Then, she was laid low again in 2010, this time by a seizure caused by Ménière’s disease, which affects the inner ear and balance.
She says: “I seem to be over the Ménière’s thanks to medication that I still take, but it took a bit of time. Wonderful doctors and my family got me through but it did leave me in a terrible state.
“But it’s good to be able to say to anybody else in that situation that there is light at the end of the tunnel. It’s important that people should know you can get well from depression.”
Joanna is devoted to Rose, Emilia’s three-year-old daughter (from her relationship with film-maker Jeremy Gilley) and fiercely protective of them both.
Emilia’s private life has come under particular scrutiny. An engagement to Vic Reeves was followed by a three-year marriage to Richard Harris’ son Jared and, then, the short-lived relationship with Gilley, which ended soon after Rose’s birth.
“Who wants your life talked about? Millie loathes that side. People always say to me ‘Gosh, your daughter must have such an amazing life on television.’ But Millie goes to work at six in the morning and comes back at eight at night. She loves her job but she adores her daughter. Rose doesn’t understand that her mummy is on telly, she couldn’t care less. Thank goodness, they have a wonderful nanny. And I adore being a granny. We’re still in charge at Christmas and Easter. That’s wonderful.”
Emilia, 39, and Freddie, 25, both went to boarding school in Dorset – Bryanston in Blandford - and love the county. Freddie learned to fish in Kimmeridge and when she was a 15-year-old, Millie was a waitress in the village.
Joanna is impossible to dislike. Smiley and kind but theatrical, she seems to be chums with everyone: from the Duchess of Cornwall to Julian Fellowes.
Her appearance last year on Fellowes’ Downton Abbey as the Duchess of Yeovil was almost a school reunion.
“Julian and I go back a long way. We were in Colditz together in the Sixties and then Monarch of the Glen. He’s a dear man. His mother-in-law Ursula Kitchener is an absolute delight, quite wonderful. I was very sad not to be able to go to her 90th birthday this summer.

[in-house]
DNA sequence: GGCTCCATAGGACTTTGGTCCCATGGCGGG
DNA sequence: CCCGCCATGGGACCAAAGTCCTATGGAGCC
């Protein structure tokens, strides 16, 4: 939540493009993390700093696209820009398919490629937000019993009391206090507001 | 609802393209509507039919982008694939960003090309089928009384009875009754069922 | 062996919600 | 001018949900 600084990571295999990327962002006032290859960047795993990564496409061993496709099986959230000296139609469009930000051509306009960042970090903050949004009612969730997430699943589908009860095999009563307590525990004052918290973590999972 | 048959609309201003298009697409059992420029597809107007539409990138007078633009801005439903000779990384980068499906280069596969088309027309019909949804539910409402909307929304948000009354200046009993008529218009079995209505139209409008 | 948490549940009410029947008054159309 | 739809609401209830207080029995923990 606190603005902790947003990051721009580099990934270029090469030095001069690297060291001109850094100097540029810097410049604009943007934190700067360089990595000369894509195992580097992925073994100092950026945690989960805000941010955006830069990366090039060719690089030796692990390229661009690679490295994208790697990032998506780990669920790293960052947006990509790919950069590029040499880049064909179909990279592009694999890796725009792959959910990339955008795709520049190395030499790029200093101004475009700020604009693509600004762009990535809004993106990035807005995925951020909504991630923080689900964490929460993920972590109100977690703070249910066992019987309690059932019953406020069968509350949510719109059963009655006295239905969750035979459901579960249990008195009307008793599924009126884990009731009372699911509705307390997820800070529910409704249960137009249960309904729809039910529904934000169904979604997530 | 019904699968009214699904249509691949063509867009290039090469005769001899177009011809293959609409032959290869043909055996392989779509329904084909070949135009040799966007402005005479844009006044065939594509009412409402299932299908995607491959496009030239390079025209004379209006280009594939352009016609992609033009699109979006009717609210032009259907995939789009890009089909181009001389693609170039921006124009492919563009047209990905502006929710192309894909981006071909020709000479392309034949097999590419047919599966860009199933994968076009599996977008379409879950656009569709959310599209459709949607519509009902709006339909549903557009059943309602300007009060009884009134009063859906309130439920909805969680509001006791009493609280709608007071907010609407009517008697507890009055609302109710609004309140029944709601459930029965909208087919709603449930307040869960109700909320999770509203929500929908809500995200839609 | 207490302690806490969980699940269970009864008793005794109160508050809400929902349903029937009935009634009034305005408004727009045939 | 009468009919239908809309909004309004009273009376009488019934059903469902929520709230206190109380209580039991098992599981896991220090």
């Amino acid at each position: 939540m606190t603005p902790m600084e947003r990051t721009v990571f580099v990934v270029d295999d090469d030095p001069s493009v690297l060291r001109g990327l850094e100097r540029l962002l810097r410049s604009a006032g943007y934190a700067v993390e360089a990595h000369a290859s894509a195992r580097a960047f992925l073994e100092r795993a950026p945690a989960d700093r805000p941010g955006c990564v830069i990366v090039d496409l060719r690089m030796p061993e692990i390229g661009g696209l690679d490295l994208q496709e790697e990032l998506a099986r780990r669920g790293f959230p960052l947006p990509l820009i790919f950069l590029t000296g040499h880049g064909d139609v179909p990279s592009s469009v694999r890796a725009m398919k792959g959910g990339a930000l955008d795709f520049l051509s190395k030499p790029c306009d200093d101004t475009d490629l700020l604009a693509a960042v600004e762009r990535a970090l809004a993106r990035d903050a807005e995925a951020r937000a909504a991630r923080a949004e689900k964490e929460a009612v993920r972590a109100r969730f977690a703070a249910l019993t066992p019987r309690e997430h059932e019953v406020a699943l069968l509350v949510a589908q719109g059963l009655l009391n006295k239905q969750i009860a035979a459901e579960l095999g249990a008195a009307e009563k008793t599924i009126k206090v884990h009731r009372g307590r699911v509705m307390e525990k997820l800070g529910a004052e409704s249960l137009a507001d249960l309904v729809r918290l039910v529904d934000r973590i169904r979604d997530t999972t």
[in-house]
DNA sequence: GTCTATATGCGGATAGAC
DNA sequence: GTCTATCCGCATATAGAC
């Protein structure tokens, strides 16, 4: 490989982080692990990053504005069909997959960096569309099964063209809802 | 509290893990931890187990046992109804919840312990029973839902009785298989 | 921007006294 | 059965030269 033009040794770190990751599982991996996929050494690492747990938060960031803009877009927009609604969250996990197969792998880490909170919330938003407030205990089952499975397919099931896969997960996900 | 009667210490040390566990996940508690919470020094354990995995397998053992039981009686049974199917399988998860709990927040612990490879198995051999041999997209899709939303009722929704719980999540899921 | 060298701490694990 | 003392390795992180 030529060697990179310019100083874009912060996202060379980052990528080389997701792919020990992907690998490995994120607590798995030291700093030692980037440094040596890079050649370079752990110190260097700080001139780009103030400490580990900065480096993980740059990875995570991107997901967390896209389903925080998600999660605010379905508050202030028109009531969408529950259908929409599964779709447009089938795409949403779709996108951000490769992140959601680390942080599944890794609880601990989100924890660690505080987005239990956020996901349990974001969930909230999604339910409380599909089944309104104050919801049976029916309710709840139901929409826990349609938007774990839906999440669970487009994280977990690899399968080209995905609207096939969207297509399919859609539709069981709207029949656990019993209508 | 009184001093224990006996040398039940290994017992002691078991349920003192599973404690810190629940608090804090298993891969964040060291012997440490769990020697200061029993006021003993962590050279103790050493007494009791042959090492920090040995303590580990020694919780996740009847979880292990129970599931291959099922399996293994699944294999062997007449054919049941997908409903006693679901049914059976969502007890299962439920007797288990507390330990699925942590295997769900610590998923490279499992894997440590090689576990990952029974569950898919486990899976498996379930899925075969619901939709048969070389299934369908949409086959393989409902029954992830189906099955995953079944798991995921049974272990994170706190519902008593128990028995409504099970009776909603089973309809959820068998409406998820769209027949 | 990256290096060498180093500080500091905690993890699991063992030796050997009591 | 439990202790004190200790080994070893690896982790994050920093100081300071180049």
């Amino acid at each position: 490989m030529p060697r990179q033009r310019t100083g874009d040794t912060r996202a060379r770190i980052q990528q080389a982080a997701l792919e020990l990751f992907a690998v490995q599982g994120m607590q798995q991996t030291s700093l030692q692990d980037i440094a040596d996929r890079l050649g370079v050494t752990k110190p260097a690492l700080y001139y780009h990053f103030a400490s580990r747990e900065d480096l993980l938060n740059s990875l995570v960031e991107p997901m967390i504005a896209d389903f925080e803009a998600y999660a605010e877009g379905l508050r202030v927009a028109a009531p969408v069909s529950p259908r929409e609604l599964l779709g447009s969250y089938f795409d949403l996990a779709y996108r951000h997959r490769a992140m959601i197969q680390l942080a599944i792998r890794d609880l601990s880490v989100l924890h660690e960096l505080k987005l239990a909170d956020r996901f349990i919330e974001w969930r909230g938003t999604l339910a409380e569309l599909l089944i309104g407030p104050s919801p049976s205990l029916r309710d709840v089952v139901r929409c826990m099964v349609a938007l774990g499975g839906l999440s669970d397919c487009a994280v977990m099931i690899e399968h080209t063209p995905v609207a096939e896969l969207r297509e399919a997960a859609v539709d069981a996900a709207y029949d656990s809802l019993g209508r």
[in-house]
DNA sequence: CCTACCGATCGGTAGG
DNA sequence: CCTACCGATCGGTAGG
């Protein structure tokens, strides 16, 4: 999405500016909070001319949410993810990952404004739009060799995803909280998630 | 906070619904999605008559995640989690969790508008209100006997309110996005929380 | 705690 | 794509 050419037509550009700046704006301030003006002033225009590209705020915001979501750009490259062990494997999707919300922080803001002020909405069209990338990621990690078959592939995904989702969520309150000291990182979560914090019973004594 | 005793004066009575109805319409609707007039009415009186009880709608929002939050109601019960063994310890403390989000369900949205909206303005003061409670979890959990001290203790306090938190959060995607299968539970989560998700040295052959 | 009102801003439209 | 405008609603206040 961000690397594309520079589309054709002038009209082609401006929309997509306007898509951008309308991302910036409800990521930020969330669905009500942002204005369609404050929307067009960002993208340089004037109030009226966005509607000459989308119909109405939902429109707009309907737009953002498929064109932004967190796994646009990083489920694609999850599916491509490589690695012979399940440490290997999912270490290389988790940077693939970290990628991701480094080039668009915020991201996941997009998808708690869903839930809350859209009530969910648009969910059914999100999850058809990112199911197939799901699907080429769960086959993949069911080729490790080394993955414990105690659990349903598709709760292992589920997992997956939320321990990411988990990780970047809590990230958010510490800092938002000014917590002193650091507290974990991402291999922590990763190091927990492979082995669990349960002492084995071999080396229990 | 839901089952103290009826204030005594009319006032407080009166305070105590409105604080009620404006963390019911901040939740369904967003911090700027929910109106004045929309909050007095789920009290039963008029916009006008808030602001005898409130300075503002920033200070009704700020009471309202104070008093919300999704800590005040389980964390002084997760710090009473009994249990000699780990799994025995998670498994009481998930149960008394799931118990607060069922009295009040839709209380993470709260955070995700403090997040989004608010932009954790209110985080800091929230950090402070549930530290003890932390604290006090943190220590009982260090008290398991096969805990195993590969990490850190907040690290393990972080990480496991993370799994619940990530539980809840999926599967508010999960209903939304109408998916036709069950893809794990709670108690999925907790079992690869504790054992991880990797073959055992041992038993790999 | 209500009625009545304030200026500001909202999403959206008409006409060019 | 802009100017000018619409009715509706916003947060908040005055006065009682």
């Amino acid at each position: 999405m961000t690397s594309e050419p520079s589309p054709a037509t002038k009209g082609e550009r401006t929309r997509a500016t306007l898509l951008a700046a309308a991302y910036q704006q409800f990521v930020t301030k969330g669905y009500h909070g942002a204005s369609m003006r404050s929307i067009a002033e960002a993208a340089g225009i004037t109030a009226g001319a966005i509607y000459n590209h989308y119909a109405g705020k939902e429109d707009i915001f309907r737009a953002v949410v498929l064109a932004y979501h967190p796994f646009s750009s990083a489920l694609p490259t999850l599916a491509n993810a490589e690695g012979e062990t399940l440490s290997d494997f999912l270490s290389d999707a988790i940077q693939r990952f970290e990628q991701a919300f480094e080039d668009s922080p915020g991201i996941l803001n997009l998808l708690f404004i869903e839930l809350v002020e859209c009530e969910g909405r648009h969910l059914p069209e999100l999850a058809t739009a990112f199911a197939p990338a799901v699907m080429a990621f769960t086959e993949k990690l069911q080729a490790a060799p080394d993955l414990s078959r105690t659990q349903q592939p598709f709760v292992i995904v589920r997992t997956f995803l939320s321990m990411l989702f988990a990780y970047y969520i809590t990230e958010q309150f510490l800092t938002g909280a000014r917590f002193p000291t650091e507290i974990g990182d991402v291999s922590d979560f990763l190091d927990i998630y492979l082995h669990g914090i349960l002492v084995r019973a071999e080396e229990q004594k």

“I’ve known Maggie Smith ever since her two sons were tiny. She was a close friend of my amazing mother-in-law, which is how I first met her.”
Joanna and Edward have just celebrated their 10th wedding anniversary. They married in 2004 after 33 years of living together.
“Edward never asked me to marry him,” she says, “but we eventually did it because the accountant - or maybe it was the solicitor - said: ‘You really ought to sort your life out and get married before you kick the bucket’.”
They are nothing if not troupers. Next, Joanna is recording a Radio 4 production of War and Peace. Edward, still dapper at 77, is off to star in An Ideal Husband, opposite Patricia Routledge, at Chichester.
“As long as we can still learn our lines,” says Joanna, with one last giggle, “we’ll stumble on.”
You’ve got to love an old pro.
Joanna David’s Dorset
Favourite restaurant: Clavell’s in Kimmeridge. Emma and her family have turned this place around in just four years. The food is incredible - I cannot describe how good it is. You see all these horribly expensive restaurants in London and then you come here and have wonderful home cooking in an amazing location for a very reasonable price.
Favourite shop: Mr Curtis the butcher in Wareham is fantastic. The health shop is fabulous too.
Favourite walk: Tyneham is on our doorstep and that walk to the beach is dazzling. We used to take Millie and Freddie as children, now we take our granddaughter Rose.
Favourite discovery: Dorset is so beautiful, varied and unspoilt. I’m ashamed to say I only recently discovered Arne, the bird sanctuary. I’ve been twice and had such a fascinating time, looking out to Brownsea Island. I’m not very knowledgeable but I am very interested.
Favourite pub: We’ve got a great friend who’s a brain surgeon – he operated on me 22 years ago. His wife’s a GP and they love walking. So we all went to the Square and Compass recently and then walked towards St Aldhelm’s Head. Magnificent.